The Tenth Fleet

Title:                      The Tenth Fleet

Author:                 Ladislav Farago

Farago, Ladislav (1962). The Tenth Fleet. New York: Ivan Obolensky

LCCN:    62018782

D783 .F3

Subjects

Date Updated:                     June 10, 2016

Reviewed by George C. Constantinides[1]

The late Farago wrote this as an example of how brainpower can be harnessed for victory. It is the account of U.S. antisubmarine warfare in the Atlantic in World War II as conducted by the operational command unit called the Tenth Fleet. Established formally in 1943, the unit succeeded in bringing about the fusion of intelligence and operations to conduct ASW; to Farago this fusion was its outstanding feature. Persons familiar at first hand with the Tenth Fleet’s history praised Farago’s story as accurate and one of the most complete accounts that had been published at the time. Despite his failure to identify his sources, Farago obviously made good use of his wartime contacts and knowledge of U.S. naval intelligence to gain access to a wide range of material. In one area of crucial importance Farago is either equivocal or confusing. Written before Ultra became public knowledge, The Tenth Fleet deals with U.S. sources on German submarines and German suspicions that their codes were compromised or betrayed. At one point Farago categorically rejects the idea of allied cryptanalytic success (“I could find no evidence . . . of reading their mail”); at another he seems unsure (“it appeared he was reading encoded messages passing to U-Boats at sea”); elsewhere, “it is quite possible these uncanny deductions were facilitated by a new ability to read transmissions instead of merely intercepting them.” Yet he also tells us that codebreakers gave a British admiral “Doenitz’s decrypted signal ordering the departure of all U-Boats from convoy routes.” Other intelligence sources, such as HF/DF, signal analysis, and radar, are adequately covered. Had Farago written this in the post-Ultra era, he might have produced a work comparable to Beesly’s Very Special Intelligence[2] dealing with the U.S. end of the Atlantic submarine war. Students of deception will be interested to learn that Admiral King forbade any black propaganda and that his philosophy was “I don’t want any deception in the U.S. Navy.”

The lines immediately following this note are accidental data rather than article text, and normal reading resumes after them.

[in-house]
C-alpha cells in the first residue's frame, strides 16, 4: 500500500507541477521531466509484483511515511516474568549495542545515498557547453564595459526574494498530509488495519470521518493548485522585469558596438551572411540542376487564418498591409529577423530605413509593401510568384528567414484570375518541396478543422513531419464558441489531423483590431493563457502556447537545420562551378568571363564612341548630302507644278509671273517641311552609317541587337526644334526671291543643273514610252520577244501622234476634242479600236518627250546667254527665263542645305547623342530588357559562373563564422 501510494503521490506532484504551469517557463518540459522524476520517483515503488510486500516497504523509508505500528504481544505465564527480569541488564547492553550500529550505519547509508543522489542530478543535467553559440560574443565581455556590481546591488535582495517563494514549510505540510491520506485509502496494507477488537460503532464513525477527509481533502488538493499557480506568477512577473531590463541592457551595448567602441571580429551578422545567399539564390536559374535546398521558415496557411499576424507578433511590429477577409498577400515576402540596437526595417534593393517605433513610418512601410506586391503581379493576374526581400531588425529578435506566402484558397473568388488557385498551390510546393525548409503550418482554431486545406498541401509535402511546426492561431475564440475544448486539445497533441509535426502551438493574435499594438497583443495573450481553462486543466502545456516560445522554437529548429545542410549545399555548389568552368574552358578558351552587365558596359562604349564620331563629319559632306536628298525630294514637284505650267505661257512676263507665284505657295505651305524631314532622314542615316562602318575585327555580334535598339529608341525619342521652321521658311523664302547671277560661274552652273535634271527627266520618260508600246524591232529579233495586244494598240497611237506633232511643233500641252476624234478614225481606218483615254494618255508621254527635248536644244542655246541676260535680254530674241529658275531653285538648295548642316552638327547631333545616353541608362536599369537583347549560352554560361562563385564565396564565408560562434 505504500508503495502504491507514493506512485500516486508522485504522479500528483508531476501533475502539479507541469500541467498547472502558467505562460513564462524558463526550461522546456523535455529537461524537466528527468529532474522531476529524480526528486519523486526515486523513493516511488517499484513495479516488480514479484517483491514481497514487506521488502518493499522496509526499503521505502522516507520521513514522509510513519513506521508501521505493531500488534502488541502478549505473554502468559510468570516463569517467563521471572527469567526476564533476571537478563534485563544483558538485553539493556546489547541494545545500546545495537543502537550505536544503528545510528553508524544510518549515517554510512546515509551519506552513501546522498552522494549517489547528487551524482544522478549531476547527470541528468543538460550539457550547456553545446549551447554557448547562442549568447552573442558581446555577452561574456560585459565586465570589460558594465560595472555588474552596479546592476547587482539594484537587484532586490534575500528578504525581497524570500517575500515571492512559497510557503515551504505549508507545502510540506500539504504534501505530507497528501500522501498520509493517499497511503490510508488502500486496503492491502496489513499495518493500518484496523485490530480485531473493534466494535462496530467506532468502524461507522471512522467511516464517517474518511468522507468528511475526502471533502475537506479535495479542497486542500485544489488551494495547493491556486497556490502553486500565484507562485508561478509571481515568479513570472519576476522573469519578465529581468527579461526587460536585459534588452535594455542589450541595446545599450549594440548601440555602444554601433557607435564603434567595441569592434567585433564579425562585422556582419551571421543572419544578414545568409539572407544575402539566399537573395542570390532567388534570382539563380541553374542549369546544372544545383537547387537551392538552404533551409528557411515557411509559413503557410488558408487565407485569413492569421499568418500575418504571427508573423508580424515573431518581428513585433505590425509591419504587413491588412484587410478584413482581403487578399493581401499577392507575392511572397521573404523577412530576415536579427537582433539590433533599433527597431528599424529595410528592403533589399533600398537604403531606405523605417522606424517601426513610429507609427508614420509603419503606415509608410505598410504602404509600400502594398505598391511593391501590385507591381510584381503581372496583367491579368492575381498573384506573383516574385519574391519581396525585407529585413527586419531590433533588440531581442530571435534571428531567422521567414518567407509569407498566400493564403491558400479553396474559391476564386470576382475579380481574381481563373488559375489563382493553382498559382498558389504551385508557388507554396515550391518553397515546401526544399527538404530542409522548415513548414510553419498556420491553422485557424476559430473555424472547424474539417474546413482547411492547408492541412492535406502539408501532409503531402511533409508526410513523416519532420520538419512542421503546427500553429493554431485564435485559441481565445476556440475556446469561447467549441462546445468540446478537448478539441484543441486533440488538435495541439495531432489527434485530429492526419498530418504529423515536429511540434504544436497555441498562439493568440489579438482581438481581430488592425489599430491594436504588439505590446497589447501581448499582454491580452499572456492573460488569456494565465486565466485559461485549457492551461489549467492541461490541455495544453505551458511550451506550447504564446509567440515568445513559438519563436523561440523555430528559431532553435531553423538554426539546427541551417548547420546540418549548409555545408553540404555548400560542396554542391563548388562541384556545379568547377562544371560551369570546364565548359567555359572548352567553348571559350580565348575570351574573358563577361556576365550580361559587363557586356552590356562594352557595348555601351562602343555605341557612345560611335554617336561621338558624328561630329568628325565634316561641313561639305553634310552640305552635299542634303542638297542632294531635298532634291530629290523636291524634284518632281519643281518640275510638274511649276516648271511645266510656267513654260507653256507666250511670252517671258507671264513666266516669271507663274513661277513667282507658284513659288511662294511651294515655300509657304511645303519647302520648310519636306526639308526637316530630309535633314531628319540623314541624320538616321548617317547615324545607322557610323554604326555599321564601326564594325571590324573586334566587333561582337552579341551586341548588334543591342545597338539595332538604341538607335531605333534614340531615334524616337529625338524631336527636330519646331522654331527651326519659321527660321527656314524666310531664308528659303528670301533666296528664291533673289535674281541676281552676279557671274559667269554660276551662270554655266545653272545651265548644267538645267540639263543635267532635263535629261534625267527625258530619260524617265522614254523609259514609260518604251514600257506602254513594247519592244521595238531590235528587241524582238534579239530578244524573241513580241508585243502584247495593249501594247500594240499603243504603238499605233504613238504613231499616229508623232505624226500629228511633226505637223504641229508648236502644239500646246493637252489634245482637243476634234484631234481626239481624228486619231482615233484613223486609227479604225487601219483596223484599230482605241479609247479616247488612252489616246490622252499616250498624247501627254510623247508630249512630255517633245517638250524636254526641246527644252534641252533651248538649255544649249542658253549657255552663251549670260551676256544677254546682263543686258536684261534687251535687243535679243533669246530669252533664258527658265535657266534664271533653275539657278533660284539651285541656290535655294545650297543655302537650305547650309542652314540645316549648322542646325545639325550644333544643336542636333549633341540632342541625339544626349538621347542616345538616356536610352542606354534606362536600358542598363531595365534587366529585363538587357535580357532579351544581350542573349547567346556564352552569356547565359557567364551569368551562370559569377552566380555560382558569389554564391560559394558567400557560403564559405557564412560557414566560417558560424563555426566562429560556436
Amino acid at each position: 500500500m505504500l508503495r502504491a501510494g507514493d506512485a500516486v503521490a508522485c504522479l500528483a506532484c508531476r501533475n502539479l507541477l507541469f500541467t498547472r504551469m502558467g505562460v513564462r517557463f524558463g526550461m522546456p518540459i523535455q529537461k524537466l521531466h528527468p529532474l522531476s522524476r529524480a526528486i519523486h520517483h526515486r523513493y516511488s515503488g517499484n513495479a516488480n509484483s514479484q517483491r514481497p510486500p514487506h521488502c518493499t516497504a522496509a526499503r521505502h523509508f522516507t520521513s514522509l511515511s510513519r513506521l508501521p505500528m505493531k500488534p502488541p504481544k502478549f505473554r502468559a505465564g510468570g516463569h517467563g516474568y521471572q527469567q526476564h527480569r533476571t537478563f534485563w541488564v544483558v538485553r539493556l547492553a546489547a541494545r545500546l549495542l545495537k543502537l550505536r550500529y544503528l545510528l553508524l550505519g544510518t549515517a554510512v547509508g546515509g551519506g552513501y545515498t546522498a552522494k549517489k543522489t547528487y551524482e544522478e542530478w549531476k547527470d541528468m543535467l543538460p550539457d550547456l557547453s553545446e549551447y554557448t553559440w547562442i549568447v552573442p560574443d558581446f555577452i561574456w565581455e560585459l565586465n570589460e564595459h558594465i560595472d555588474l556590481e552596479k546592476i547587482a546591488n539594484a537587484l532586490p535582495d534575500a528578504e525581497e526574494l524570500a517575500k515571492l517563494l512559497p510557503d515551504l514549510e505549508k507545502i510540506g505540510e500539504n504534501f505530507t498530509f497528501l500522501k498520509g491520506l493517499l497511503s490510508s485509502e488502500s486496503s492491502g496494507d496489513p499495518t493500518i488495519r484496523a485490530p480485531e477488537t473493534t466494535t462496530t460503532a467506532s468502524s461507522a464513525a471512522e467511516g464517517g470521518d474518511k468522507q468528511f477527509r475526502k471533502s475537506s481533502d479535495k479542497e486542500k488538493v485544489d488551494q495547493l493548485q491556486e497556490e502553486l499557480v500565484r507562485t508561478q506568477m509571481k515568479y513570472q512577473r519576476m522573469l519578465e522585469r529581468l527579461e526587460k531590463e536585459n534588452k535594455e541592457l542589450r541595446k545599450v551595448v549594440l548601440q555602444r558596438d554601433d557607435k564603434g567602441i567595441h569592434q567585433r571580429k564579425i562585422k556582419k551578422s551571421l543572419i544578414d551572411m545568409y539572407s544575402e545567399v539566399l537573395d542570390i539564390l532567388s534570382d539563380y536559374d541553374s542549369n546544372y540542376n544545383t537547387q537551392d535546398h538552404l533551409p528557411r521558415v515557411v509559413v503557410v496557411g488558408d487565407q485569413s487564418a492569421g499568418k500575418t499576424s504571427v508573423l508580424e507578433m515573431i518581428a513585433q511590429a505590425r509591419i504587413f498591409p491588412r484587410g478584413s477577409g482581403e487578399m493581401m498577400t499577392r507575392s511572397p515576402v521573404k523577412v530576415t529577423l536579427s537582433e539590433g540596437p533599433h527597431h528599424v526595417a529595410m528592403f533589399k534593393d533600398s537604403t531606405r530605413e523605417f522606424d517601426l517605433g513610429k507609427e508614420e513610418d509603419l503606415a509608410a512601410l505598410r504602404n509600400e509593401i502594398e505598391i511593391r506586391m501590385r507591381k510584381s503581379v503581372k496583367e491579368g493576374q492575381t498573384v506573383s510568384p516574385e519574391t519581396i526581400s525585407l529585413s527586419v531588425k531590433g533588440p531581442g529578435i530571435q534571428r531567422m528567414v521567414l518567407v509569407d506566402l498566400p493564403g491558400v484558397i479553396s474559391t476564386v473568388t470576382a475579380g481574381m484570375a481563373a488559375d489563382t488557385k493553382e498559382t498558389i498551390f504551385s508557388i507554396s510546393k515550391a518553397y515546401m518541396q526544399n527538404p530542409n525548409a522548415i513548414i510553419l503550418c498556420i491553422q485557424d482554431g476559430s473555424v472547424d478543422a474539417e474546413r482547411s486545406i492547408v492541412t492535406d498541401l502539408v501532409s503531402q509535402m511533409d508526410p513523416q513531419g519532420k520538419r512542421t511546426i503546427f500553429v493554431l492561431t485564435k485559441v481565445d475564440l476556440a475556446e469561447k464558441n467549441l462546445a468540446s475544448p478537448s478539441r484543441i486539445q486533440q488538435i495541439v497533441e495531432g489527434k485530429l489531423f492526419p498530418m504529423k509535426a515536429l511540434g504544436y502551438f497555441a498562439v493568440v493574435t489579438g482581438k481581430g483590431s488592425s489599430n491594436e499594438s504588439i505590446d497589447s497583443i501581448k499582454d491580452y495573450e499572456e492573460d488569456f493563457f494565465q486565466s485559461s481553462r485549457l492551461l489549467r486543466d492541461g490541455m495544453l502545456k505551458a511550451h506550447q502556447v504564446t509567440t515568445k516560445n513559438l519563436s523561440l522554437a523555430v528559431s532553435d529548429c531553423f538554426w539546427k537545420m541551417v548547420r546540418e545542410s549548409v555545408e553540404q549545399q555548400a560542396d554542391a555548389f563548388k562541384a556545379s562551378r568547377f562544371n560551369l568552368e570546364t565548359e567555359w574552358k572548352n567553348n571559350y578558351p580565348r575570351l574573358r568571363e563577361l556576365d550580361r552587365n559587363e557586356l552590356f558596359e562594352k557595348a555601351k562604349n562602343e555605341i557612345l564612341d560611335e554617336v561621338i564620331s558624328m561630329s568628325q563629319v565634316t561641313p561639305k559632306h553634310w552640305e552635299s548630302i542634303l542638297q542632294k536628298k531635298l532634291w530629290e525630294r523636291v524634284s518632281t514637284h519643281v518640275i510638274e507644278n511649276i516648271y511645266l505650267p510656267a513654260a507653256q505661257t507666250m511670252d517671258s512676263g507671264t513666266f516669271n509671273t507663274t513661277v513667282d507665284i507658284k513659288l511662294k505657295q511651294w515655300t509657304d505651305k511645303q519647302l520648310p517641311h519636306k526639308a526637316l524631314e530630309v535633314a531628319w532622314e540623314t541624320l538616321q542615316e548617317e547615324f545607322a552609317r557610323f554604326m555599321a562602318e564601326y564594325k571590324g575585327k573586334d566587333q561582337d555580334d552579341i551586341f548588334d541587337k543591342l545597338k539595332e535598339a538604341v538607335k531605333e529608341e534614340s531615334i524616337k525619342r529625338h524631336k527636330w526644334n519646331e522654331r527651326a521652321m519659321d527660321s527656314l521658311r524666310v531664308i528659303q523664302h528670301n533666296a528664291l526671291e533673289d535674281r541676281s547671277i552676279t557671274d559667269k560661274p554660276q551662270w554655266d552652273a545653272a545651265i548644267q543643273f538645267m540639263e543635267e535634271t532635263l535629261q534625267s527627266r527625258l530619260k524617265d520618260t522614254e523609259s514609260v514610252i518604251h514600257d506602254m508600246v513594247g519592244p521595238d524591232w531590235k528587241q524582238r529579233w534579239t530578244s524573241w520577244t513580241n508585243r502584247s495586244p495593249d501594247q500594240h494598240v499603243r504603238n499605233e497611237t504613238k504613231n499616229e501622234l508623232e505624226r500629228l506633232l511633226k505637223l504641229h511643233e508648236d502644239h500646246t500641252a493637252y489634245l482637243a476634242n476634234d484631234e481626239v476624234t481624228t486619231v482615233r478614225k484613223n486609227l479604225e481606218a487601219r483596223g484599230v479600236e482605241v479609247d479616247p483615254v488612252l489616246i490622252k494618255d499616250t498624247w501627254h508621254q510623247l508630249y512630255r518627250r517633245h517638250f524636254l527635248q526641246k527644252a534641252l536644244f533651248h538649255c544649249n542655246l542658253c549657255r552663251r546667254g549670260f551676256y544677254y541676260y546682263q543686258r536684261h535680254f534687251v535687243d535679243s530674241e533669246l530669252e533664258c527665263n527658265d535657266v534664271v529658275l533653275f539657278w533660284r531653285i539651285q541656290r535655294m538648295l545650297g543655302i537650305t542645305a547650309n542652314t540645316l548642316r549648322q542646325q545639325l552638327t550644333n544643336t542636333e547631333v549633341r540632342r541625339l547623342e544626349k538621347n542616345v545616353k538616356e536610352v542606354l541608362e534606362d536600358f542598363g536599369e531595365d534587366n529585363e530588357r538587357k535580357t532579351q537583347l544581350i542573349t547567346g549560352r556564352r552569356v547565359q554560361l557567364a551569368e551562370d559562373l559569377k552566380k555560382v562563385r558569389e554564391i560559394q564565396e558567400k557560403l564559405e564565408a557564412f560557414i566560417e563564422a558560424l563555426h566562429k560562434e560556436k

Reviewed by Paul W. Blackstock and Frank L. Schaf[3]

Story of a little-known phase of the Battle of the Atlantic by an author on intelligence who was close to the action. The Tenth Fleet was a centralized antisubmarine command established during World War II to bring together all elements of intelligence and operations to defeat the German U-boats. The book describes in detail the intelligence efforts using radar, underwater sound, and radio direction finding (High Frequency Direction Finding, HF/DF, or HuffDuffs) for detecting and locating U-boats, and signal analysis of their radio transmissions to Germany for specific U-boat identification.

[1] Constantinides, George C. (1983). Intelligence and Espionage: An Analytical Bibliography. Boulder, CO: Westview Press, pp.183-184

[2] Beesly, Patrick. (1981, 2006). Very Special Intelligence: The Story of The Admiralty’s Operational Intelligence Centre, 1939-1945. Annapolis, MD: Naval Institute Press

[3] Blackstock, Paul W. (1978) and Frank L. Schaf, Jr. Intelligence, Espionage, Counterespionage, And Covert Operations: A Guide to Information Sources. Detroit: Gale Research Co., p. 124

 

This entry was posted in Naval Intelligence and tagged . Bookmark the permalink.

One Response to The Tenth Fleet

  1. Pingback: Communications and Electronic Intelligence, Chapter 11 | Intelligence Analysis and Reporting

Leave a Reply

Fill in your details below or click an icon to log in:

WordPress.com Logo

You are commenting using your WordPress.com account. Log Out / Change )

Twitter picture

You are commenting using your Twitter account. Log Out / Change )

Facebook photo

You are commenting using your Facebook account. Log Out / Change )

Google+ photo

You are commenting using your Google+ account. Log Out / Change )

Connecting to %s